“It would be a missed opportunity to pursue carbon removal without explicit societal deliberation about the range of alternative energy futures that are possible in a post-fossil fuel era,” write James Palmer and CSSN Scholar Wim Carton in frontiers in climate.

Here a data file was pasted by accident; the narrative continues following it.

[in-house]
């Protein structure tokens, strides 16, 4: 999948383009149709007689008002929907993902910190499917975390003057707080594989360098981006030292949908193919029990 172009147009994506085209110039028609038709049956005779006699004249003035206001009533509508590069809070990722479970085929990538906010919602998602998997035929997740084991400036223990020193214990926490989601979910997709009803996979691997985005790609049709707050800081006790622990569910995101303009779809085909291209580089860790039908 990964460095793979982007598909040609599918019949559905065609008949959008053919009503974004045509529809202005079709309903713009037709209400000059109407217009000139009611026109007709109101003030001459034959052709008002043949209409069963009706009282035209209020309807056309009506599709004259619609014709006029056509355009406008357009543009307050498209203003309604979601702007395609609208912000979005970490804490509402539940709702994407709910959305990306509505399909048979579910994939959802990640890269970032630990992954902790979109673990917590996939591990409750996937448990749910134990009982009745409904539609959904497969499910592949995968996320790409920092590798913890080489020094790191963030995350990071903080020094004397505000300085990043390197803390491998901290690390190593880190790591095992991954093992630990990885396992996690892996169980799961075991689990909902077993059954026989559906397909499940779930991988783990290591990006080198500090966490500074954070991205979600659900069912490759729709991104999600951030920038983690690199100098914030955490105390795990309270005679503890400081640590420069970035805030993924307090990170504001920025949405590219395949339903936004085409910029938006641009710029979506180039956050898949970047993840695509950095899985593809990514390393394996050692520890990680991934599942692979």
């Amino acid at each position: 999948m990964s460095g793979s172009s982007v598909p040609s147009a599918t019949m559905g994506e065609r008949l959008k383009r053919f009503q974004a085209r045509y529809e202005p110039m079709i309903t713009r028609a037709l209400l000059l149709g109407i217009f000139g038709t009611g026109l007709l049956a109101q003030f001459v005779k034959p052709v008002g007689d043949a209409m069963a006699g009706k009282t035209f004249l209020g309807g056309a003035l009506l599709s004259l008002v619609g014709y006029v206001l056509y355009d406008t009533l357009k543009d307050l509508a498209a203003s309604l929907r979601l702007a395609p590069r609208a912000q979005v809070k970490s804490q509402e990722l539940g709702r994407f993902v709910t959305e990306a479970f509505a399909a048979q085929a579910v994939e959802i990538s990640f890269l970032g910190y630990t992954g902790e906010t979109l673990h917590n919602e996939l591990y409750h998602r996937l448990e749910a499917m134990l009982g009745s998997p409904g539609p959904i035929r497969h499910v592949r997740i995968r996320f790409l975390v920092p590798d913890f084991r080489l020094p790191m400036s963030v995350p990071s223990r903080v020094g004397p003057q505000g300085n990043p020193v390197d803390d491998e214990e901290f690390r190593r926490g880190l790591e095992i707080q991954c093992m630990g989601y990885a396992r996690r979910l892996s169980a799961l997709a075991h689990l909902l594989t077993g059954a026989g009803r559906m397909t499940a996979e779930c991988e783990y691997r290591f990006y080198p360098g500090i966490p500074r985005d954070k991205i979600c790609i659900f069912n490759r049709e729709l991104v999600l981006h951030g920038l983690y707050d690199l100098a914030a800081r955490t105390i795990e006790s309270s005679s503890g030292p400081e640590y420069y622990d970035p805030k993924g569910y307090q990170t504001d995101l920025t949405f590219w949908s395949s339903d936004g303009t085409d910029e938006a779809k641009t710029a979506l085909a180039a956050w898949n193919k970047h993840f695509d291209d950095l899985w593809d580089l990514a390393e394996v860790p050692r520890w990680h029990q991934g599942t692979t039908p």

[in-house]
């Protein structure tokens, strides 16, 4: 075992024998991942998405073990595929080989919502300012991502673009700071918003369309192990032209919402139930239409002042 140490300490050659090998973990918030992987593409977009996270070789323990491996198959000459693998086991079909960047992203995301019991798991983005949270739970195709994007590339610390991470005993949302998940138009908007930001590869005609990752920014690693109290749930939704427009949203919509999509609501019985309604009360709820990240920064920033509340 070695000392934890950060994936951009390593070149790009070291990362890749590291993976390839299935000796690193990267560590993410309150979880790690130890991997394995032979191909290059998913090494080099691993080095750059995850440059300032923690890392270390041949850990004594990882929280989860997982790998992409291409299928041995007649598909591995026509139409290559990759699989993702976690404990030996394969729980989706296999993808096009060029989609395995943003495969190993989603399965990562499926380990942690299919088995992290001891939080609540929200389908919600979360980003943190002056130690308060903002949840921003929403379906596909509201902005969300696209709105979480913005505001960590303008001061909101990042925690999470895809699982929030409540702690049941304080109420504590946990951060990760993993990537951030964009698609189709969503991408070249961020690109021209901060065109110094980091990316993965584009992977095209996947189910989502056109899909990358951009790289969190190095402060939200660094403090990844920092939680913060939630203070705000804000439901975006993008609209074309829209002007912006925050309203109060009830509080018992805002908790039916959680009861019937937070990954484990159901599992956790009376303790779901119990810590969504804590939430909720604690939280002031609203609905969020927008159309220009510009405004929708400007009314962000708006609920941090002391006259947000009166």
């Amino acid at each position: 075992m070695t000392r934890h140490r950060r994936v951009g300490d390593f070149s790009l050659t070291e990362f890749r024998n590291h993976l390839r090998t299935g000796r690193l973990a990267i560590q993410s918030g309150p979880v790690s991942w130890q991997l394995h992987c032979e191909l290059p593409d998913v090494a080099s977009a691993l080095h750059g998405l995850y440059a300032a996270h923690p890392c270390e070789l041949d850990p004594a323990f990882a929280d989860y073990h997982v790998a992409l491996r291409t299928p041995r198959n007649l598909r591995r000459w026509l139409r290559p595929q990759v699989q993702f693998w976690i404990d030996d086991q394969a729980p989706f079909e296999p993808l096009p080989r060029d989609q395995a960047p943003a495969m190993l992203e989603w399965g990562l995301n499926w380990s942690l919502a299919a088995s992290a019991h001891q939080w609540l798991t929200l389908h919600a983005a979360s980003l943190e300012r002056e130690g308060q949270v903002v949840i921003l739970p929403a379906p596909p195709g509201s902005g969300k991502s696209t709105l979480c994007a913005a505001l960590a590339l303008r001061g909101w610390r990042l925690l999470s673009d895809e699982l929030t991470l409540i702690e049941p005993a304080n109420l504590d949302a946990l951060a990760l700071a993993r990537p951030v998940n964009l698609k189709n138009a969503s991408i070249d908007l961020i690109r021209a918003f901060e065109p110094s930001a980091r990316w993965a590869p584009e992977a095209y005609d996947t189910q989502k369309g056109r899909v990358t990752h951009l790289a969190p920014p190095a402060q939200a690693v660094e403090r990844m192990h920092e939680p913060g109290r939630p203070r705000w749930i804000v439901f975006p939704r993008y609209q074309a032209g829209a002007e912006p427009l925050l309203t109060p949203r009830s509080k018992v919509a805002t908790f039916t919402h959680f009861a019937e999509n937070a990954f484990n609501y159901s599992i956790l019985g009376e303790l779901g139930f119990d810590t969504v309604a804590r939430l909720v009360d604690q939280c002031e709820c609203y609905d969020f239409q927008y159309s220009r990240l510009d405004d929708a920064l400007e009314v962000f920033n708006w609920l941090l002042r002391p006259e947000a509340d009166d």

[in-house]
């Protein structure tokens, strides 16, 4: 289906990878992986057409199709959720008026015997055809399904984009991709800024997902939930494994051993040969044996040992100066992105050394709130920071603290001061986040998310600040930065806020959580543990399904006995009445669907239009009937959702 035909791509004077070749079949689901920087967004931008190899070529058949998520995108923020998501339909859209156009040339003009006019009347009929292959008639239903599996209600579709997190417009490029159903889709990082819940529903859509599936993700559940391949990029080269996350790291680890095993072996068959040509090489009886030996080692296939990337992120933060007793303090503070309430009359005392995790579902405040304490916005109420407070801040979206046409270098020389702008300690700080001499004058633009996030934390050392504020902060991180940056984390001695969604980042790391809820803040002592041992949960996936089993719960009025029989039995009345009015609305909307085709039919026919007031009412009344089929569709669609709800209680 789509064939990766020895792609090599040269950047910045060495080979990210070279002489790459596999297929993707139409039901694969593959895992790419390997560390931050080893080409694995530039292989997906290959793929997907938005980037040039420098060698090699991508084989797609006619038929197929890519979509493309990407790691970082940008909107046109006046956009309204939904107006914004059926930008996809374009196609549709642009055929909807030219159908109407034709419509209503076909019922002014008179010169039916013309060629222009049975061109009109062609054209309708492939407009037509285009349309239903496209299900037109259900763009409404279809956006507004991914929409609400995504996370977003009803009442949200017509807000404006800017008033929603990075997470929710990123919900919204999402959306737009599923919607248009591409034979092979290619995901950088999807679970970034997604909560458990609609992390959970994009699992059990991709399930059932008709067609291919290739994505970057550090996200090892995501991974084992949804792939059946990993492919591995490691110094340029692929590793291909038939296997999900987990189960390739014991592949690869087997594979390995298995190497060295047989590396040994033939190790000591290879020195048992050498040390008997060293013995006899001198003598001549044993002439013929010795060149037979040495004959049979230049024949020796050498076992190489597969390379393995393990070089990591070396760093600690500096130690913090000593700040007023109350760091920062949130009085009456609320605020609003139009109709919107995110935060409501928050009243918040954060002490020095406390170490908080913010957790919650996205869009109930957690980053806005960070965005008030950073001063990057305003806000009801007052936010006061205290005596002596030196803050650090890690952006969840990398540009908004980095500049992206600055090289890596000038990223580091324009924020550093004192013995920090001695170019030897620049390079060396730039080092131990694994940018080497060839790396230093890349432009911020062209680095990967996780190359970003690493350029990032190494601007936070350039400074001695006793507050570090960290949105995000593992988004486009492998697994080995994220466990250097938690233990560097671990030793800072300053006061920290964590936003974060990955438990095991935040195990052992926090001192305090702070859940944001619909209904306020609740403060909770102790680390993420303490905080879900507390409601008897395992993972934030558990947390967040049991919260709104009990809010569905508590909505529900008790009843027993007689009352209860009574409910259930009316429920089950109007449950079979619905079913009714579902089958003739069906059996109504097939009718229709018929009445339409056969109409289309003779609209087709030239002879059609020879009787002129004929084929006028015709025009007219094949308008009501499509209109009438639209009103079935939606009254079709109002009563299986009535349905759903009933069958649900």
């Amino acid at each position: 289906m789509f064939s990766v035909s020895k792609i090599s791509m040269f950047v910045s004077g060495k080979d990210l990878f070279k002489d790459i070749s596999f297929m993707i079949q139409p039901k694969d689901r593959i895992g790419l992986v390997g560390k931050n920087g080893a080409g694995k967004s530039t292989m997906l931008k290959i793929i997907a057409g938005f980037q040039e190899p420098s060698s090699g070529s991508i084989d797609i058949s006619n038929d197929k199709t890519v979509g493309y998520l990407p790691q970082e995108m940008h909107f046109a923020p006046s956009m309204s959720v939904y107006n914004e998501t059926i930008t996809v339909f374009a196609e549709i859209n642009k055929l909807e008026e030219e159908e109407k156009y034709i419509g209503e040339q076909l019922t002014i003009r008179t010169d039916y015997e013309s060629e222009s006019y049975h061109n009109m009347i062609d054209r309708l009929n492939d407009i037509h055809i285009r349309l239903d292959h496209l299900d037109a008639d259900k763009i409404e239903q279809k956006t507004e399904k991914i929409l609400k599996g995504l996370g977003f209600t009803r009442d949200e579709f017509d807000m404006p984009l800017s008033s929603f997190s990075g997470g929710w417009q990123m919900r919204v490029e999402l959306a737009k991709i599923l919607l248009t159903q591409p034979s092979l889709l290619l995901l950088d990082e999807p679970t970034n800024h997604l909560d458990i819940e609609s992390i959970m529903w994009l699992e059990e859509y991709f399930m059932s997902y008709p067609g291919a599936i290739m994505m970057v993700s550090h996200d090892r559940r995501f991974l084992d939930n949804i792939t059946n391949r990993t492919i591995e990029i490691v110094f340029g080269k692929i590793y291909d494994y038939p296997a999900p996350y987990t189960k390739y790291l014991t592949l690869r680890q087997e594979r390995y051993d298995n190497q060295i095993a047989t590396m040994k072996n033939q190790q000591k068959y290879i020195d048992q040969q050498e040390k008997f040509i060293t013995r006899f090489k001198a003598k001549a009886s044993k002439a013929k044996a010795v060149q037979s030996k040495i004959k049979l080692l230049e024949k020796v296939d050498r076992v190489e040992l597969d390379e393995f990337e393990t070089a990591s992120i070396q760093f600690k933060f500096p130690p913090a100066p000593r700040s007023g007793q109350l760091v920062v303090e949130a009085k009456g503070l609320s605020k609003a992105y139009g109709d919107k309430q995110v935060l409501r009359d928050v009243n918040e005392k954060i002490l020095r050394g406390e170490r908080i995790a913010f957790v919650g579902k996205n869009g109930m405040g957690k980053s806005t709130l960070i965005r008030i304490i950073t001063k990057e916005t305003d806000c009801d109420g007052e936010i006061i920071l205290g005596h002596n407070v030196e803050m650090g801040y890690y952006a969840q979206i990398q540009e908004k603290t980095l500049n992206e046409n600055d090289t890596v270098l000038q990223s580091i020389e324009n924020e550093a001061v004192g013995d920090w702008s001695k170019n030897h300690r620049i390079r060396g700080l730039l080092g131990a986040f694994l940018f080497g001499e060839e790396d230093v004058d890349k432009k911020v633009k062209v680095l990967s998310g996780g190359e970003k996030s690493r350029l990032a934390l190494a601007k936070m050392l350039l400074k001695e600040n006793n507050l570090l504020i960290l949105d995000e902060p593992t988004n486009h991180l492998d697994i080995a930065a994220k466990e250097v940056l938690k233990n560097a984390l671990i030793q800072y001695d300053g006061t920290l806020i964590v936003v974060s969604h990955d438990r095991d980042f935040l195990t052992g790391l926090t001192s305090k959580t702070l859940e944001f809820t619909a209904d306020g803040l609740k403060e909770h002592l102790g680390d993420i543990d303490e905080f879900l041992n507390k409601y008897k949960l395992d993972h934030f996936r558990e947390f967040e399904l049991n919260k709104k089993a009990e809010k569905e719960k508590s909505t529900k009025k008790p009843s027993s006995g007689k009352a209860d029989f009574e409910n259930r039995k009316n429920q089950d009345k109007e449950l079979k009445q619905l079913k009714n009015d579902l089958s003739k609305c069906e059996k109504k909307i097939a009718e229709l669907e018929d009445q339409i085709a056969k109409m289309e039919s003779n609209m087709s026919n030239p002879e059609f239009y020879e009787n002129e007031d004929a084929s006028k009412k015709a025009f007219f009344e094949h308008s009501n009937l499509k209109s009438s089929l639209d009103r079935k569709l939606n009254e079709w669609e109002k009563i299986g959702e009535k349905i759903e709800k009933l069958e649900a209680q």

Conscious of the need to limit climate warming to 1.5 degrees, many countries are pinning their hopes upon carbon dioxide (CO2) removal through the industrial-scale combination of bioenergy with carbon capture and storage (BECCS). But it is not merely by storing captured CO2 that BECCS enthusiasts hope to harness biomass combustion for climate repair. Increasingly, more productive and ostensibly profitable uses for captured CO2 are also being identified. The concept of BECCS is evolving, in other words, into “BECCUS” —bioenergy with carbon capture, utilisation and storage. Against this backdrop, this Perspective sets out two main arguments. Firstly, regardless of the precise use to which captured CO2 is put, efforts to predicate large-scale negative emissions upon biomass combustion should in our view be understood as attempts to reconfigure the fundamental relationship between climate change and energy use, turning the latter from a historical driver of climate warming into a remedial tool of climate repair. Secondly, the emergence of BECCUS cannot be understood solely as an attempt to make bioenergy-based negative emissions more economically viable. At stake, rather, are conflicting ideas about the role that intensive energy use should play in future global sustainable development pathways. This Perspective therefore calls for governance frameworks for carbon dioxide removal to adjudicate between conflicting approaches to achieving negative emissions not only on the basis of technical efficiency, or even “on-the-ground” social and environmental impacts, but also according to compatibility with socially legitimate visions and understandings of what energy—and more specifically energy use—should ultimately be for in the post-fossil fuel era.
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